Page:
My Blog

I do not start this journey lightly. The idea of writing and sharing my thoughts and experiences is a powerful one. I'm doing this for several reasons, the first has to be for my own therapy. With such an immense loss in my life, I need to give myself every chance to feel a purpose.

Last summer I told Kirsten that, despite her ongoing fight with refractory Hodgkin's lymphoma, I was happy. I was deeply sad, depressed, and struggled with the meaning of it all. But, I was happy. Being with Kirsten made me content. Not having her with me leaves me with a void of true happiness. As I've mentioned to many, I can laugh, have fun, enjoy the moment, even look forward to something, however, that satisfaction of inner happiness is not there.

I am so grateful for the people and dogs in my life. My son, mother, family, Kirsten's family (including the four-legged variety), our friends, and, of course, our Lab Finnegan. Many of you will hear your own voices echoed in my writing. I needed and will continue to need the tremendous support that has been offered to me. Thank you.

I also write for Kirsten. In life, Kirsten, let's say, guided me. She still does and always will. Having said that, I can not guarantee that any future clothing purchases will be entirely fashionable.

As Kirsten was a champion of the healing power of writing, I hope to pay tribute to her. Kirsten has a tremendous legacy because of who she was and how she lived. I wouldn't speak for her, although if I tried, there would be a strong chance of a visitation, but I hope to add to her story.

If my sharing helps anyone who may relate to some of what I'm going through, that would be the best tribute to Kirsten I could give.

Thursday, August 2, 2012

What would Buddha do?

It's been a while since I've submitted a blog entry. I've had many written in my head. Depending on what was going on that week, day, or minute, the entry could have read as acute despair or positive outlook.

Since the last entry, I have moved, bought a new truck, gone to Hawaii with Miles, been accepted for a new and exciting teaching position in September and been accepted into an SFU Masters program, and started making myself meals again. Overall, hard not to say I'm moving forward. So, with all of these things and more going on, is life without Kirsten easier now? The quick answer is no.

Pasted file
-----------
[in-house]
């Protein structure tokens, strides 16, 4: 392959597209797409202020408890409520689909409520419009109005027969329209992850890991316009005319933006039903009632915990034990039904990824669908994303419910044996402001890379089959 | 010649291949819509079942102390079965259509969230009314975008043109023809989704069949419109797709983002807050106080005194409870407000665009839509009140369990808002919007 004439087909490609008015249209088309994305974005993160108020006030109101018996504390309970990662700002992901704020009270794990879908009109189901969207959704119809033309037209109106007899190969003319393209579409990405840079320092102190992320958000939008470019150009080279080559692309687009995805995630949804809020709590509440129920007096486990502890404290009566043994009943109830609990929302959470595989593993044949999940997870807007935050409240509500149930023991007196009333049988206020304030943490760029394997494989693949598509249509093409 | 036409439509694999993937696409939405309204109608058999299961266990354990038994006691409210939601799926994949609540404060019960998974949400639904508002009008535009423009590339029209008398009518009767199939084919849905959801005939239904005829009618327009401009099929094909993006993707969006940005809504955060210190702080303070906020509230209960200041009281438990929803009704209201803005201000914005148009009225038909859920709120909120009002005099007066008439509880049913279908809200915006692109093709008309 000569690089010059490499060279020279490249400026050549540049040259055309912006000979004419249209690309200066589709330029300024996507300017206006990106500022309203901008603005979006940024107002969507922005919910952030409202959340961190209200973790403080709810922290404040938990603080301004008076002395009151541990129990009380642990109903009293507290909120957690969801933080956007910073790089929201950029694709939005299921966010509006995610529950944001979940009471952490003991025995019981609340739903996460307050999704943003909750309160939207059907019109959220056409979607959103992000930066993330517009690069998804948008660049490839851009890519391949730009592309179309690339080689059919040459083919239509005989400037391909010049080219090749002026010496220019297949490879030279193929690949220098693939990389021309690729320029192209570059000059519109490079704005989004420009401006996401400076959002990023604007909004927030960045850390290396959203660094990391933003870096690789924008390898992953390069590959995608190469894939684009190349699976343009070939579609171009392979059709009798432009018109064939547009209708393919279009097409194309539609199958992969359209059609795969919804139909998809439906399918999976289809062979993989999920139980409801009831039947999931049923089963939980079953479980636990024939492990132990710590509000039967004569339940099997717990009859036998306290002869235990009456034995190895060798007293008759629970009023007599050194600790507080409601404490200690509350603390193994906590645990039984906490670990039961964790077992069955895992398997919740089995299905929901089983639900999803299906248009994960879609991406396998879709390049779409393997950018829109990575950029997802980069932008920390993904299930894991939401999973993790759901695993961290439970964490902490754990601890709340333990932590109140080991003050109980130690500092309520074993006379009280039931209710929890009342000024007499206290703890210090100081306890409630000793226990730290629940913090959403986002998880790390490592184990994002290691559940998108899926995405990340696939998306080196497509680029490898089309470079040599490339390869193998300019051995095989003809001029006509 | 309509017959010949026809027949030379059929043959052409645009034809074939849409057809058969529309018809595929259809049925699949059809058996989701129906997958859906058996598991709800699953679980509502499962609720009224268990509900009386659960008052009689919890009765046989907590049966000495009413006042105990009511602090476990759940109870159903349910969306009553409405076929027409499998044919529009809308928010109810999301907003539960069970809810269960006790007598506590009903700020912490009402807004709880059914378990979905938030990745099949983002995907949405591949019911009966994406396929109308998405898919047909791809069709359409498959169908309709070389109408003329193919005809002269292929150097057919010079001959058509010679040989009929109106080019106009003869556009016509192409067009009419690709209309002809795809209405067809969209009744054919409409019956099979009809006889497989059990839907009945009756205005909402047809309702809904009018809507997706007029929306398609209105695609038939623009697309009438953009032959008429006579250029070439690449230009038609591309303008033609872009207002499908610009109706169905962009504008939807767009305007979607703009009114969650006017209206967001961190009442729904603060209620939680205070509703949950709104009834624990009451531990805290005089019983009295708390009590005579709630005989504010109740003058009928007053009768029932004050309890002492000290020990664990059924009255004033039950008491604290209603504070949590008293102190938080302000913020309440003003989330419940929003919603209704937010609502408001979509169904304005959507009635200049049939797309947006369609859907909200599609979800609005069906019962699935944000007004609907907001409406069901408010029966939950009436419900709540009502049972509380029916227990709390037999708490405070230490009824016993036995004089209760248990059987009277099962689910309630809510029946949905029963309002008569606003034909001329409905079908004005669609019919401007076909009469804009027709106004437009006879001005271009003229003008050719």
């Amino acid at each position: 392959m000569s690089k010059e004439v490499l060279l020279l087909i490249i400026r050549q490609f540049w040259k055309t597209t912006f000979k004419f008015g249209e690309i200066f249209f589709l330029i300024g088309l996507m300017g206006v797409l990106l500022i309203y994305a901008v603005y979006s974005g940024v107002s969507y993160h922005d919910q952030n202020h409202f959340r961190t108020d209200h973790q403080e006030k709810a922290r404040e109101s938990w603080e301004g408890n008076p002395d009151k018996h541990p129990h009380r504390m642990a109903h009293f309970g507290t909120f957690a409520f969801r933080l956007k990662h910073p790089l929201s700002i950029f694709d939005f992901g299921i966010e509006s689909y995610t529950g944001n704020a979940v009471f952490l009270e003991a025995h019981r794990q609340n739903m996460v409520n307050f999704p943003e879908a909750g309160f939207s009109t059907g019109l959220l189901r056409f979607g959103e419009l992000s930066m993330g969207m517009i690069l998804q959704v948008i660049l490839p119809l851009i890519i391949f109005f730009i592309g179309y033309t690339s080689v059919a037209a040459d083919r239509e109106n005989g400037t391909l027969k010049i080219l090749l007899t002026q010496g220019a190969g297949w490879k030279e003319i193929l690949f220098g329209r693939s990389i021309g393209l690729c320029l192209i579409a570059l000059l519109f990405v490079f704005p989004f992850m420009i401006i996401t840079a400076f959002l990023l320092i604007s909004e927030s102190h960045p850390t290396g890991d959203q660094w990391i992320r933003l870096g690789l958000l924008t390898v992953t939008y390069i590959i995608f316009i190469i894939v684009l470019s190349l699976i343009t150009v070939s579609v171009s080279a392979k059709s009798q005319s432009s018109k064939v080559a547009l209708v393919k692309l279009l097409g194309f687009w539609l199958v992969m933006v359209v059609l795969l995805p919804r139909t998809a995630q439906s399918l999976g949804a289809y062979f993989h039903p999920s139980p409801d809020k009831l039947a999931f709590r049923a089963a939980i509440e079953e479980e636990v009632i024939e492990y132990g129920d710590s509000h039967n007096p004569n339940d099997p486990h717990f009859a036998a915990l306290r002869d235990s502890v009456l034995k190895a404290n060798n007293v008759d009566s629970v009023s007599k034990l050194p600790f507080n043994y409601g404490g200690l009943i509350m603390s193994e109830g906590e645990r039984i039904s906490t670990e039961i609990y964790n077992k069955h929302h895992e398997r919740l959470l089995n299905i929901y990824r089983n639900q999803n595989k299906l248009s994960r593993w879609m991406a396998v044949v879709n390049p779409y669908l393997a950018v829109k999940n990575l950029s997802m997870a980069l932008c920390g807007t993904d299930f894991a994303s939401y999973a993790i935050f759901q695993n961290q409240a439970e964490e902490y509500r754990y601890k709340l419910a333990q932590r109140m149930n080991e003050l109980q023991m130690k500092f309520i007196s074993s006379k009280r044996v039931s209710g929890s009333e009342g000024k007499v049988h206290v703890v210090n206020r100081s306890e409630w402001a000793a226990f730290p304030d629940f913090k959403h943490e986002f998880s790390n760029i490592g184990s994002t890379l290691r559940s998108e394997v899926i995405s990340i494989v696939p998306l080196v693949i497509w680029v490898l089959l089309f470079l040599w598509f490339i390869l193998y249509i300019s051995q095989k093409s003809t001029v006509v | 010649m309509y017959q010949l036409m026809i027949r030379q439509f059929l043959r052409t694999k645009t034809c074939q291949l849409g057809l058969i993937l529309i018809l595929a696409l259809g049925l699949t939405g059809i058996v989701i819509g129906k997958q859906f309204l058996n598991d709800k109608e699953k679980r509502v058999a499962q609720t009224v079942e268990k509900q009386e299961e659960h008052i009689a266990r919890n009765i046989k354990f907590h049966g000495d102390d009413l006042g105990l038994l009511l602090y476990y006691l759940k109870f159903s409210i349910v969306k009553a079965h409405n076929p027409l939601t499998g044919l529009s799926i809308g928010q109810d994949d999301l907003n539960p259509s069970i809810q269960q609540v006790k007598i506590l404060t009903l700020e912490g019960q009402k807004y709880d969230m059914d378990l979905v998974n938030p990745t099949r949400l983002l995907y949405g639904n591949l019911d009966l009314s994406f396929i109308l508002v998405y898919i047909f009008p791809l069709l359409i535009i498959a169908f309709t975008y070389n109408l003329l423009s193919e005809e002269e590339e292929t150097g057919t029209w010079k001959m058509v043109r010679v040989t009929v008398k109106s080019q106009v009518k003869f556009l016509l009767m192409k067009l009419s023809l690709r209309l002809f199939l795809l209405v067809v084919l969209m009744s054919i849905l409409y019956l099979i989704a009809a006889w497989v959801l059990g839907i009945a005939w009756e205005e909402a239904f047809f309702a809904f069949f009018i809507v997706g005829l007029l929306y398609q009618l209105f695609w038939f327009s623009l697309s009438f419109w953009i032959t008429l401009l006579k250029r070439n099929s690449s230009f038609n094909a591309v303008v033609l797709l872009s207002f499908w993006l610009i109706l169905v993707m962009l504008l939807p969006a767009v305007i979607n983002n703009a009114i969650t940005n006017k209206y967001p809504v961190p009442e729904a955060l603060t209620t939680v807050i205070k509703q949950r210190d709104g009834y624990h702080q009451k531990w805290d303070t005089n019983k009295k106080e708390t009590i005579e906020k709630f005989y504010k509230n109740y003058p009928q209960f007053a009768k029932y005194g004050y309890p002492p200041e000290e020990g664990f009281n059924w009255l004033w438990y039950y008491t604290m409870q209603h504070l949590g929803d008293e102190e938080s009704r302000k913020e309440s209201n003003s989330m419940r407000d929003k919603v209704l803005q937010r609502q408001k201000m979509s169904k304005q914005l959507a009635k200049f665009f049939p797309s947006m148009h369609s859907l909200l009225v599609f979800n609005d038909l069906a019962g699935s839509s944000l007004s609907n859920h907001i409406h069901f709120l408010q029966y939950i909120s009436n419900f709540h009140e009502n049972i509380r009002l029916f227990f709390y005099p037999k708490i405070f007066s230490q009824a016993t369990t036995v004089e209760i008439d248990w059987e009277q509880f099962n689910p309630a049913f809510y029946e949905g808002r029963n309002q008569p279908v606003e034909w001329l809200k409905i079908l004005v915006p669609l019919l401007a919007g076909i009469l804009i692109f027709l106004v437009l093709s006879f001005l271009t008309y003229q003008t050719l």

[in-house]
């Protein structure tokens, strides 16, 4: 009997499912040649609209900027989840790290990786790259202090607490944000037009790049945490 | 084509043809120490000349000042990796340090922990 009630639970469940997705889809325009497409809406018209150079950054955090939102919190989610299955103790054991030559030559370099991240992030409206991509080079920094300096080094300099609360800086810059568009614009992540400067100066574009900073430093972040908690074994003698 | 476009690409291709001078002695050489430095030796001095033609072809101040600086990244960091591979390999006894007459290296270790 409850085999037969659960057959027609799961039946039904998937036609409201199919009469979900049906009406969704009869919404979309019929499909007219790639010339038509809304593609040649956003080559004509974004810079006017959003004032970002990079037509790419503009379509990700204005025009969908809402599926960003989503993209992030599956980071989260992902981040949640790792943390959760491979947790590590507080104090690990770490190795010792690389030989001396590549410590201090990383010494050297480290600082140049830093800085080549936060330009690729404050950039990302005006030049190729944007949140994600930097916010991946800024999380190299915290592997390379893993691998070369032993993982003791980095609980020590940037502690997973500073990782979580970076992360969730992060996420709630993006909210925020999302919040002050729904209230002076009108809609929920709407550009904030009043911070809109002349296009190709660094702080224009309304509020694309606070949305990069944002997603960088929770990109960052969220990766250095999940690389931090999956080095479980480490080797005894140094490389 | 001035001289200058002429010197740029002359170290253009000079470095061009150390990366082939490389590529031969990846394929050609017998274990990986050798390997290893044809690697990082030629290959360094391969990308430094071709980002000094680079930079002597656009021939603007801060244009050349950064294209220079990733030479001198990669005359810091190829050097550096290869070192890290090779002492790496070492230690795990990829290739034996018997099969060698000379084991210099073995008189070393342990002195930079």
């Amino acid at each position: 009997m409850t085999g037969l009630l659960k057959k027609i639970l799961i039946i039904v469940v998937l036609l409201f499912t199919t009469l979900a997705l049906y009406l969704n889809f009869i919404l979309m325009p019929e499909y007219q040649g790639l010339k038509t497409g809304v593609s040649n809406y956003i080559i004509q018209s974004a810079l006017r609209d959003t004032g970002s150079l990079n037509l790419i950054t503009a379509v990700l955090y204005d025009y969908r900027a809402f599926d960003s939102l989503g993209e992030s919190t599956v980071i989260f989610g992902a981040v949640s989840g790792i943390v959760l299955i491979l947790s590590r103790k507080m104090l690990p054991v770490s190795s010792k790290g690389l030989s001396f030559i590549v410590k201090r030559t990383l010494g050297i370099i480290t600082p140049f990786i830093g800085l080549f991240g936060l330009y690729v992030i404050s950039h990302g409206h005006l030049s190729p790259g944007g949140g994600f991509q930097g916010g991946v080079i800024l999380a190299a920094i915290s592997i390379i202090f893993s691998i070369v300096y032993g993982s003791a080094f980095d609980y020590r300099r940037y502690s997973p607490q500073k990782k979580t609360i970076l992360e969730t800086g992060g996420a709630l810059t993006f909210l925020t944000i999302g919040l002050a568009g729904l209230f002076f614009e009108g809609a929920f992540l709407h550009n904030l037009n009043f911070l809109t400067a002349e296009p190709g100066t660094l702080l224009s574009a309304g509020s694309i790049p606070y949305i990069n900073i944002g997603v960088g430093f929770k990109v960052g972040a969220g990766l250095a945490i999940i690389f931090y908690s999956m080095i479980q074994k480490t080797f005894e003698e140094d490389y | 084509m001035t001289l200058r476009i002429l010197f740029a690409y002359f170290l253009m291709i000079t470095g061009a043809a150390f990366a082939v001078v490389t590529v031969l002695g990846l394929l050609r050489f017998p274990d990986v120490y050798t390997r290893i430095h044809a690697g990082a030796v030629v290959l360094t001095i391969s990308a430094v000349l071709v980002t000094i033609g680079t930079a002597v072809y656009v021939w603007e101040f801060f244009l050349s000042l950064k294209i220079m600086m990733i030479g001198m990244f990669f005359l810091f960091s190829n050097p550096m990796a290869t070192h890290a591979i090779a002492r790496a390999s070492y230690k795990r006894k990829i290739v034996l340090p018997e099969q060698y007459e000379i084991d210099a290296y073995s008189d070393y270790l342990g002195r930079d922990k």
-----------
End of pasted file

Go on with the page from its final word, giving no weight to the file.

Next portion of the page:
It seems that living life and coping with grief co-exist without one dislodging the other. When I was on my way to pick up Miles to go to Hawaii, I started having a familiar feeling of gut-wrenching nostalgia, sadness, and depression about going on a trip without Kirsten. It occurred to me to say to myself that I should see this trip as not without Kirsten, but as a trip with Miles. That thought helped and we had an amazing time. It's not that Kirsten was not on my mind, in fact, she was always on my mind and Miles and I mentioned her several times (the last trip on a plane was when the three of us went to Palm Springs). It's just that I decided to focus on enjoying the moment, being present, and realized that there was nothing more important than that trip with my son.

My experience as a father and Kirsten's as a step-mom were diluted as so much of our lives over that six years was about cancer. I have a responsibility to myself and others to not compound this loss by losing more precious moments. I realize that Kirsten's parents have lost their child and would give anything to have more time with her. I realize that Kirsten would want us to live. In fact, she would be pretty upset if we wasted our lives.

As I said previously, I suppose I'm learning to live with both having such a loss in my life and living my life. I refer back to C.S. Lewis when he talked about the "wound" inflicted by the death of a loved one being analogous to losing a leg. Yes, it “heals”, but you are forever changed. There are constant reminders of the significant absence; there is recurring pain; you may learn to walk again, but it's never the same, and so on. This analogy is certainly one of the greatest descriptors of how I feel.

I'm making the effort to live in the now and cope with my grief. It can be difficult to do when living in the now doesn't include the physical being of Kirsten. Buddhism proposes that we each make our own Heaven and Hell - that these are states of mind and how we feel, our happiness, is a choice. I really do love this concept and I believe it is a wonderful way of living. However, it's difficult to choose to be happy when I am not with Kirsten. Therein lies the dilemma.

    Golfing in Paradise - not a bad way to process
    This one is for you Uncle Ray
    Notably, this is the first time without Kirsten
     that I wanted to capture the moment

    This is an ode to Kirsten and her love of the feet shot